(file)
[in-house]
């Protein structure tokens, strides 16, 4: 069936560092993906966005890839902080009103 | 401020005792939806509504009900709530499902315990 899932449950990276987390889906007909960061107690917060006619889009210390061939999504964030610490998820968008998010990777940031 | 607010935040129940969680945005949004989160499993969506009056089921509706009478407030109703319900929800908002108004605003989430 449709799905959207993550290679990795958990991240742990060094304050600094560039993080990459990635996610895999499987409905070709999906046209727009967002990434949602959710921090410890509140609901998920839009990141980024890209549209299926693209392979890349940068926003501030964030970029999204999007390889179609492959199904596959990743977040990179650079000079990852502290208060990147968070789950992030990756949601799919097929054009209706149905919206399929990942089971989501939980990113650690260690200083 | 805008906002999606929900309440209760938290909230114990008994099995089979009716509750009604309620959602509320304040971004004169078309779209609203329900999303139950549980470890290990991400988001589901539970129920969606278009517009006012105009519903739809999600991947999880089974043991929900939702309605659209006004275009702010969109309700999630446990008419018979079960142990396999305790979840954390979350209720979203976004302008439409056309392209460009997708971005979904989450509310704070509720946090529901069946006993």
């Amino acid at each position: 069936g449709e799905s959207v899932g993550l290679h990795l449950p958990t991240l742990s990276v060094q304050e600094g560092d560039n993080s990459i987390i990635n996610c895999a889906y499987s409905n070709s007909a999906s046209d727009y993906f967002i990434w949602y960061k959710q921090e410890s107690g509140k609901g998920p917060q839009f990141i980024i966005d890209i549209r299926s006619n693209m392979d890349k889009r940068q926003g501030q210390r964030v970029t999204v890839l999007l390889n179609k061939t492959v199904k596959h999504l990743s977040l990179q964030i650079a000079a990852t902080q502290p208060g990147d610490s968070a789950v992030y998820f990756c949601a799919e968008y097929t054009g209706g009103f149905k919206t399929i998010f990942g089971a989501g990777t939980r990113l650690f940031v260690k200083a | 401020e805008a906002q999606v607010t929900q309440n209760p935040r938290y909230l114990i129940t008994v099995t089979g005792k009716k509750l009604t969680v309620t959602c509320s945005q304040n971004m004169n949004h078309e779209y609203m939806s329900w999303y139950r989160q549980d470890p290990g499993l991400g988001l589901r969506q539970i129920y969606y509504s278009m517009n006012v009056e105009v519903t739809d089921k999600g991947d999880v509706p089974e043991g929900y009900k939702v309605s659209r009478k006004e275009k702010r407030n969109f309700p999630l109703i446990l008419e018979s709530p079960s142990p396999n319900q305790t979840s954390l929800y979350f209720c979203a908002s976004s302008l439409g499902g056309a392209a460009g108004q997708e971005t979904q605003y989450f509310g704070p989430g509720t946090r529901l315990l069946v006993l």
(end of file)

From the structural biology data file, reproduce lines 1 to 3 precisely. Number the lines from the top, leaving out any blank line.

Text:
[in-house]
């Protein structure tokens, strides 16, 4: 069936560092993906966005890839902080009103 | 401020005792939806509504009900709530499902315990 899932449950990276987390889906007909960061107690917060006619889009210390061939999504964030610490998820968008998010990777940031 | 607010935040129940969680945005949004989160499993969506009056089921509706009478407030109703319900929800908002108004605003989430 449709799905959207993550290679990795958990991240742990060094304050600094560039993080990459990635996610895999499987409905070709999906046209727009967002990434949602959710921090410890509140609901998920839009990141980024890209549209299926693209392979890349940068926003501030964030970029999204999007390889179609492959199904596959990743977040990179650079000079990852502290208060990147968070789950992030990756949601799919097929054009209706149905919206399929990942089971989501939980990113650690260690200083 | 805008906002999606929900309440209760938290909230114990008994099995089979009716509750009604309620959602509320304040971004004169078309779209609203329900999303139950549980470890290990991400988001589901539970129920969606278009517009006012105009519903739809999600991947999880089974043991929900939702309605659209006004275009702010969109309700999630446990008419018979079960142990396999305790979840954390979350209720979203976004302008439409056309392209460009997708971005979904989450509310704070509720946090529901069946006993």
């Amino acid at each position: 069936g449709e799905s959207v899932g993550l290679h990795l449950p958990t991240l742990s990276v060094q304050e600094g560092d560039n993080s990459i987390i990635n996610c895999a889906y499987s409905n070709s007909a999906s046209d727009y993906f967002i990434w949602y960061k959710q921090e410890s107690g509140k609901g998920p917060q839009f990141i980024i966005d890209i549209r299926s006619n693209m392979d890349k889009r940068q926003g501030q210390r964030v970029t999204v890839l999007l390889n179609k061939t492959v199904k596959h999504l990743s977040l990179q964030i650079a000079a990852t902080q502290p208060g990147d610490s968070a789950v992030y998820f990756c949601a799919e968008y097929t054009g209706g009103f149905k919206t399929i998010f990942g089971a989501g990777t939980r990113l650690f940031v260690k200083a | 401020e805008a906002q999606v607010t929900q309440n209760p935040r938290y909230l114990i129940t008994v099995t089979g005792k009716k509750l009604t969680v309620t959602c509320s945005q304040n971004m004169n949004h078309e779209y609203m939806s329900w999303y139950r989160q549980d470890p290990g499993l991400g988001l589901r969506q539970i129920y969606y509504s278009m517009n006012v009056e105009v519903t739809d089921k999600g991947d999880v509706p089974e043991g929900y009900k939702v309605s659209r009478k006004e275009k702010r407030n969109f309700p999630l109703i446990l008419e018979s709530p079960s142990p396999n319900q305790t979840s954390l929800y979350f209720c979203a908002s976004s302008l439409g499902g056309a392209a460009g108004q997708e971005t979904q605003y989450f509310g704070p989430g509720t946090r529901l315990l069946v006993l």